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Weighing In: Obesity, Food Justice, and the Limits of Capitalism (California Studies in Food and Culture) Paperback – November 5, 2011
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"Guthman usefully challenges healthism in obesity research and food movements where consumption eclipses production."--Lee F. Monaghan"Sociology Of Health & Illness" (07/09/2012)
"Weighing In" is the book that fat studies and critical geographers of fat have been waiting for. --Deborah McPhail, University of Manitoba"Social & Cultural Geography" (04/17/2013)"
Guthman usefully challenges healthism in obesity research and food movements where consumption eclipses production. --Lee F. Monaghan"Sociology Of Health & Illness" (07/09/2012)"
From the Inside Flap
"Weighing In is filled with counterintuitive surprises that should make us skeptics of all kinds of food -- whether local, fast, slow, junk or health -- but also gives us the practical tools to effectively scrutinize the stale buffet of popularly-accepted health wisdom before we digest it." Paul Robbins, professor of Geography and Development, University of Arizona
"If you liked Michael Pollan, this should be your next read. Guthman gives us the research behind the questions we should be asking, but, falling all over ourselves in the rush to consensus, we have overlooked. A self-described Berkeley foodie, Guthman takes on the self-satisfaction of the alternative food movement and places it in rich context, drawing on research in health, economics, labor, agriculture, sociology, and politics. This marvelous, surprising book is a true game-changer in our national conversation about food and justice." Anna Kirkland, author of Fat Rights: Dilemmas of Difference and Personhood
This groundbreaking book calls into question the ubiquitous claim that good food’ will solve the social and health dilemmas of today. Combining political economic analysis, cultural critique, and clear explanation of scientific discoveries, the author challenges our deeply held convictions about society, food, bodies, and environments.” Becky Mansfield, editor of Privatization: Property and the Remaking of Nature-Society Relations
"Step back from that farmer's market -- Guthman shows us that good foods and good eating are not enough. By questioning the fuzzy facts on obesity, the impact of environment, and capitalism's relentless push to consume, Weighing In challenges us to think harder, and better, about what it really takes to be healthy in the modern age." Carolyn de la Peña, author of Empty Pleasures: The Story of Artificial Sweetener from Saccharin to Splenda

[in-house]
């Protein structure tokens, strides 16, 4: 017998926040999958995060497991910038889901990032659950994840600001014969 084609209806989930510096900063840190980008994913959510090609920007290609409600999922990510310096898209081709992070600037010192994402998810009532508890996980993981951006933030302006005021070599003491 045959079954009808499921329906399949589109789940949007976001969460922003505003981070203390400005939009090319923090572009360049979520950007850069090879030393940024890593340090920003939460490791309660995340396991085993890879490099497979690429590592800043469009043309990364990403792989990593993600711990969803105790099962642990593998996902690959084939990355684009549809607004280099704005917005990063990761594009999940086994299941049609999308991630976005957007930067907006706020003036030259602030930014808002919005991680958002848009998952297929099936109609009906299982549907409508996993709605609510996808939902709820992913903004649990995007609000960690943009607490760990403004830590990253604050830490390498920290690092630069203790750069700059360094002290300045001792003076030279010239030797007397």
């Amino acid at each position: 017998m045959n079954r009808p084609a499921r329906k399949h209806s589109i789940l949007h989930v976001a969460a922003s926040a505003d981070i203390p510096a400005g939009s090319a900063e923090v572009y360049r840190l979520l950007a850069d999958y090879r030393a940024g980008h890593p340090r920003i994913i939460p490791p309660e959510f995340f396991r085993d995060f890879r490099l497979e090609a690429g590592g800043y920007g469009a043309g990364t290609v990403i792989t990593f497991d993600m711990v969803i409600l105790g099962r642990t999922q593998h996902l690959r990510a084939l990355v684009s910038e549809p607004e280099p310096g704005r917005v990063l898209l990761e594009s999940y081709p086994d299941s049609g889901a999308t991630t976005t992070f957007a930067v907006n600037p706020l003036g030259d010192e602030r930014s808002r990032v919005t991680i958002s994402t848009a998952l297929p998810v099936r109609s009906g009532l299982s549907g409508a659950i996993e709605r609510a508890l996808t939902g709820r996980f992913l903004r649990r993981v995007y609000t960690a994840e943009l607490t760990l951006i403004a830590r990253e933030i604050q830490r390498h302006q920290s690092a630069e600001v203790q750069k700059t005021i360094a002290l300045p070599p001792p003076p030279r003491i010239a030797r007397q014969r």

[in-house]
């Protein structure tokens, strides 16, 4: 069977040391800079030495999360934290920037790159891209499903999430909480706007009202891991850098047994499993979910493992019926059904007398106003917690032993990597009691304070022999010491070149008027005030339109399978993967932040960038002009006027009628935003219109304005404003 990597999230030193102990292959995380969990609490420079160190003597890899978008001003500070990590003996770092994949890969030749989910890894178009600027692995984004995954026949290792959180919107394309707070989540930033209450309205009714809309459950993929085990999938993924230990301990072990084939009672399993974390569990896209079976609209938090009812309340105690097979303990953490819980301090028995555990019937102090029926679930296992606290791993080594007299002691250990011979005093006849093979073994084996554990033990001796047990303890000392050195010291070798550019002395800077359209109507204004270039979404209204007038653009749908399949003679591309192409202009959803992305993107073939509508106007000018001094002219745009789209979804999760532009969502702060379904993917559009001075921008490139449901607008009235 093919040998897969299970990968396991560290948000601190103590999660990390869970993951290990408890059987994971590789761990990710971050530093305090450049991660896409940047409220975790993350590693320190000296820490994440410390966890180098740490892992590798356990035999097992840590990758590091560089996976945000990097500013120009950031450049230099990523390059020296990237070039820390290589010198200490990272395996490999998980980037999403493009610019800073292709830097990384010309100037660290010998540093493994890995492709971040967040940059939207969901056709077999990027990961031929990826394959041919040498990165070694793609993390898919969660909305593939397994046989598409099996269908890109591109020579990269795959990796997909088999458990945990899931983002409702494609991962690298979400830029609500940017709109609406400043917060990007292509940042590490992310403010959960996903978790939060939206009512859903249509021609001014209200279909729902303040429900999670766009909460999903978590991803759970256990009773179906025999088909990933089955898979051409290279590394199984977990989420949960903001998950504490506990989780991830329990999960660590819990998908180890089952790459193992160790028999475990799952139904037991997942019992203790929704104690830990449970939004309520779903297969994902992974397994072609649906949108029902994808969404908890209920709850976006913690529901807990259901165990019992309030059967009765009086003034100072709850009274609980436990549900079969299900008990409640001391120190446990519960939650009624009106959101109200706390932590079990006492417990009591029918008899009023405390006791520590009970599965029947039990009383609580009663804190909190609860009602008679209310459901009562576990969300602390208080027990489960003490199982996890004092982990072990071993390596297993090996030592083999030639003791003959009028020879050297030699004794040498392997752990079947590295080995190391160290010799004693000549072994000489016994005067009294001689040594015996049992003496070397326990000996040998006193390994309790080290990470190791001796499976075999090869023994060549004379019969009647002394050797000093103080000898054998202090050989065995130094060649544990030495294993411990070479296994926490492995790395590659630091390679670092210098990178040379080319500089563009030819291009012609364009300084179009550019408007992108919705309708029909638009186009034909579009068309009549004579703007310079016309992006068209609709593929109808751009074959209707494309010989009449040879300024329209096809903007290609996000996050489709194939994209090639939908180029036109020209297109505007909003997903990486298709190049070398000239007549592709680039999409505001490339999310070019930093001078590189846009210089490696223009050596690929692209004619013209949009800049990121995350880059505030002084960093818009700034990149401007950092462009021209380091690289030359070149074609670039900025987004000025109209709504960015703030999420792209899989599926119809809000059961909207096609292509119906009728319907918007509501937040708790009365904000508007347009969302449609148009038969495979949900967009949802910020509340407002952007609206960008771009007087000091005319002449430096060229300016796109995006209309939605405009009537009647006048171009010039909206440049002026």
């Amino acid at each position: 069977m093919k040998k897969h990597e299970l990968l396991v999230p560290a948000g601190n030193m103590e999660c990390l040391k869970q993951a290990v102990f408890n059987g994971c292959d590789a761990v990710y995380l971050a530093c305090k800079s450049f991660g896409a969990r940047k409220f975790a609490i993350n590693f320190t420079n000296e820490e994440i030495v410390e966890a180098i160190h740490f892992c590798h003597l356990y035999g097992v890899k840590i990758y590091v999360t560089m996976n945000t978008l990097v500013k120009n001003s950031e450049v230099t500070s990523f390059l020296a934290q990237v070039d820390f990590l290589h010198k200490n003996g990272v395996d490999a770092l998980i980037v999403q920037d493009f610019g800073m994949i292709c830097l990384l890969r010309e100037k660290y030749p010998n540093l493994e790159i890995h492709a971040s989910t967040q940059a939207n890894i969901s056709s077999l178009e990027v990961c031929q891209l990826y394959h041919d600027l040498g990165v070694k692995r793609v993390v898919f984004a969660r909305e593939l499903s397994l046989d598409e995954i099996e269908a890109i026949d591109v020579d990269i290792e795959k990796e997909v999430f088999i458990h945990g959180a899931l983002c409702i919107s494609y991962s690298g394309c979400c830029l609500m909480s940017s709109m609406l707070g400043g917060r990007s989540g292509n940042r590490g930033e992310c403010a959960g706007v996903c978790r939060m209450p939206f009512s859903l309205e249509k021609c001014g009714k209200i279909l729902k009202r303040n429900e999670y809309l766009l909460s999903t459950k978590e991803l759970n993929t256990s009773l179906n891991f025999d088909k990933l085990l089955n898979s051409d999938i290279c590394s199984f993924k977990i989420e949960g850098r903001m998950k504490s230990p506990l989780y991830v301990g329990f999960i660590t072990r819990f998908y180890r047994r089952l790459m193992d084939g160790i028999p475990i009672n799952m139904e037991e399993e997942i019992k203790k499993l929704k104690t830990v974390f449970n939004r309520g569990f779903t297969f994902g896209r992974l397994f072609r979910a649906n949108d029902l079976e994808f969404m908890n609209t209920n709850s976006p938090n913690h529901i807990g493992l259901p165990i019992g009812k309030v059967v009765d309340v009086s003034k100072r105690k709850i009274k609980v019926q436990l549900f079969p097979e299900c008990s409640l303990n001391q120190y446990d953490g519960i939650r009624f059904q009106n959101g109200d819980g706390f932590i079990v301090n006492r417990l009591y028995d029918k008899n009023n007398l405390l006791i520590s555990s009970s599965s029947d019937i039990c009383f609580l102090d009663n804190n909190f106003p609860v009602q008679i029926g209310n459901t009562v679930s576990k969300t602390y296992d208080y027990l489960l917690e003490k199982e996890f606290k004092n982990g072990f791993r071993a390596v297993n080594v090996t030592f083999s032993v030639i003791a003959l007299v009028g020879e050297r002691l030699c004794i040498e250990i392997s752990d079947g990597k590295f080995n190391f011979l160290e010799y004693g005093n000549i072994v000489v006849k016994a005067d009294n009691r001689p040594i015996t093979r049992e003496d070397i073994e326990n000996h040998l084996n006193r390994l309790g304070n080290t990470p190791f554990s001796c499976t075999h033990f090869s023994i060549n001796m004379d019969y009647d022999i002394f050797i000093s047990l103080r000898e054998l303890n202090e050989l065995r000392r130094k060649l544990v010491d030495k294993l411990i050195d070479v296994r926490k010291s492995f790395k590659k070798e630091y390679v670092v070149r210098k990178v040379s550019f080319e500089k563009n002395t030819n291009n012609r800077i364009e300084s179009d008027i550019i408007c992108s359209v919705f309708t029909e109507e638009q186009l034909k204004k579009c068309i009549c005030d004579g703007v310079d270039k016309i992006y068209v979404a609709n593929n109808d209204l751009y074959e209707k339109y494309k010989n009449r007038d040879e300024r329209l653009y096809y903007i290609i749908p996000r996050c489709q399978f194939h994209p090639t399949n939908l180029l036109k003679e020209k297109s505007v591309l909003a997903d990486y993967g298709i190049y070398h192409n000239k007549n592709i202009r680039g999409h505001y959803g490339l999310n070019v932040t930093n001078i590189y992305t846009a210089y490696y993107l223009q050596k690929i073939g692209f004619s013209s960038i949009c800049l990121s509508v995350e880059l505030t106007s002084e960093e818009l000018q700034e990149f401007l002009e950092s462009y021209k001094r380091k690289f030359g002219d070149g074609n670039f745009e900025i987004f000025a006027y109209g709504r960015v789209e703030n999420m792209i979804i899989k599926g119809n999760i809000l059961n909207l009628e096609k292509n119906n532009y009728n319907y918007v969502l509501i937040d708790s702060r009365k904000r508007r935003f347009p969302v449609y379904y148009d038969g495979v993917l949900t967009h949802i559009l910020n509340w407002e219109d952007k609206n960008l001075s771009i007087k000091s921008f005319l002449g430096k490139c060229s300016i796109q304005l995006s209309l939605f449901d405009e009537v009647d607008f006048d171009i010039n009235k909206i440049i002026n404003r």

Top Customer Reviews
Guthman's second book is one of the most wildly uneven works of nonfiction I have read. Parts of it border on brilliant. Others are clumsily assembled and hardly convincing. The strong sections are the ones in which she applies a political economy perspective to her personal research and experience in agriculture and what she calls the `alternative-food movement' (farmers markets, CSAs, community gardens, etc.). She has consider insight into this, though it's easy to tell when she's moved beyond her own work -- e.g., not as thorough exposure to the food justice movement and a few sloppy sentences like one commenting on how Obama agreed to cut food stamps in 2014 [actually, the time that a temporary increase in benefits meant to cover the Great Recession is scheduled to end, though the current 2012 Farm Bill may very well have such cuts and be signed by him].) In these chapters, Guthman gores many a sacred cow.
Then there are the chapters that are more theoretical or are focused obesity. They're so bad that it's hard to believe that the author of this book also wrote the excellent _Agrarian Dreams_. These parts tend to be toward the beginning. The prose in these academic in the worst sense, and the arguments are not persuasive. For instance, Guthman rejects the `balanced energy model' explanation for the rise of obesity since the 1980s. That is, she does not accept that people are fatter because they are eating more. The way she handles this is odd, however. She talks at length as if she's going to disprove this, but then when she gets to it, she devotes two pages to it, relying heavily on a single USDA study about demographics of calorie consumption.Read more ›
A lengthier review of the book can be found on my blog "The Pursuit of Politics" here:
For me the one of the most important aspects of the book is that it does not operate with the fault simple assumption:"Eat less, exercise more, and than you won't be overweight. " The books shows you that this is a complex problem, which has all these social, cultural, political, economic levels.
Another very important aspect of the book is it emphasizes this: if we want to do something about this problem, instead of blaming single people, we should fight for policy changes.
After finishing the book I thought about emailing the author and thank her, since I finally saw somebody not blaming people for being obese, but looking at the problem at a bigger perspective, and trying to uncover the dynamics of the situation.
I recommend everybody to read this book.
Most Recent Customer Reviews
Interesting read. More people should be aware of how food works in the US!Published 9 months ago by Kayla
used book version but looks new. it is a must read book great information I learned about obesity that I never thought off and i didn 't knowPublished 21 months ago by Prisca Kouassi
Terrible. Here is my small write up that I did for chapters 3 and 4 for a class...
Weighing In, by Julie Guthman, can simply be described as disjointed, long winded,... Read more
Guthman levels a devastating critique of the food fetishist crowd. There will be no real change without the total reform of capitalism. Read morePublished on February 14, 2013 by Kindle Customer